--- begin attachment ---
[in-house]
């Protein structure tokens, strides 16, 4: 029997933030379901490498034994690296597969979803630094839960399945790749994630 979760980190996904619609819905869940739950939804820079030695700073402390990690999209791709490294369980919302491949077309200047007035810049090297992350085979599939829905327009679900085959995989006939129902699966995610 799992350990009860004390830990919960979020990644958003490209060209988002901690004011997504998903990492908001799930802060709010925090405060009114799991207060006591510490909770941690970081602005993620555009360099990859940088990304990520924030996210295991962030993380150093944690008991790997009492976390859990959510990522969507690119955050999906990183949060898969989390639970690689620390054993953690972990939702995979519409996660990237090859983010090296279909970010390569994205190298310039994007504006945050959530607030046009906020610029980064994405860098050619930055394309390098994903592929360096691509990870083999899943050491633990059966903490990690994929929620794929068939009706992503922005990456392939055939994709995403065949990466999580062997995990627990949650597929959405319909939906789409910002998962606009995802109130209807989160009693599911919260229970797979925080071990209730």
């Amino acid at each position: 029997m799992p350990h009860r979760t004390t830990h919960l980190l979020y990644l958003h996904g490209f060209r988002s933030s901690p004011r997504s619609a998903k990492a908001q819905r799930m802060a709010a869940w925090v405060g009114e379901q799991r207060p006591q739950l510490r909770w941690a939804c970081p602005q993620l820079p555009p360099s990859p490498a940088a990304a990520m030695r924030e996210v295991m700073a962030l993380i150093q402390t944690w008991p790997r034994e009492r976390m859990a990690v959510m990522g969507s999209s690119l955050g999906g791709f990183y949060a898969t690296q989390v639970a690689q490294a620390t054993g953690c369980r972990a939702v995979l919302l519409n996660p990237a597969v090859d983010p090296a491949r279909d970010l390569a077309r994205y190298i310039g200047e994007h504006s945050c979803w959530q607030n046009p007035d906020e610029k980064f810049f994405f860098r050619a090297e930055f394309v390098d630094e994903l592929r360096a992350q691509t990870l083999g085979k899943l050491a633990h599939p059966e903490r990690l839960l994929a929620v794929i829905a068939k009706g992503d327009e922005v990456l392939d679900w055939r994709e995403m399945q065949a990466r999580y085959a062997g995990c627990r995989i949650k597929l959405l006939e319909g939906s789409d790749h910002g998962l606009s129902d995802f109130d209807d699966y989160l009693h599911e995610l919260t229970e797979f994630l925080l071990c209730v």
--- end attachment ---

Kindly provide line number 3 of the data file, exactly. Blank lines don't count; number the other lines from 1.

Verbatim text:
């Amino acid at each position: 029997m799992p350990h009860r979760t004390t830990h919960l980190l979020y990644l958003h996904g490209f060209r988002s933030s901690p004011r997504s619609a998903k990492a908001q819905r799930m802060a709010a869940w925090v405060g009114e379901q799991r207060p006591q739950l510490r909770w941690a939804c970081p602005q993620l820079p555009p360099s990859p490498a940088a990304a990520m030695r924030e996210v295991m700073a962030l993380i150093q402390t944690w008991p790997r034994e009492r976390m859990a990690v959510m990522g969507s999209s690119l955050g999906g791709f990183y949060a898969t690296q989390v639970a690689q490294a620390t054993g953690c369980r972990a939702v995979l919302l519409n996660p990237a597969v090859d983010p090296a491949r279909d970010l390569a077309r994205y190298i310039g200047e994007h504006s945050c979803w959530q607030n046009p007035d906020e610029k980064f810049f994405f860098r050619a090297e930055f394309v390098d630094e994903l592929r360096a992350q691509t990870l083999g085979k899943l050491a633990h599939p059966e903490r990690l839960l994929a929620v794929i829905a068939k009706g992503d327009e922005v990456l392939d679900w055939r994709e995403m399945q065949a990466r999580y085959a062997g995990c627990r995989i949650k597929l959405l006939e319909g939906s789409d790749h910002g998962l606009s129902d995802f109130d209807d699966y989160l009693h599911e995610l919260t229970e797979f994630l925080l071990c209730v």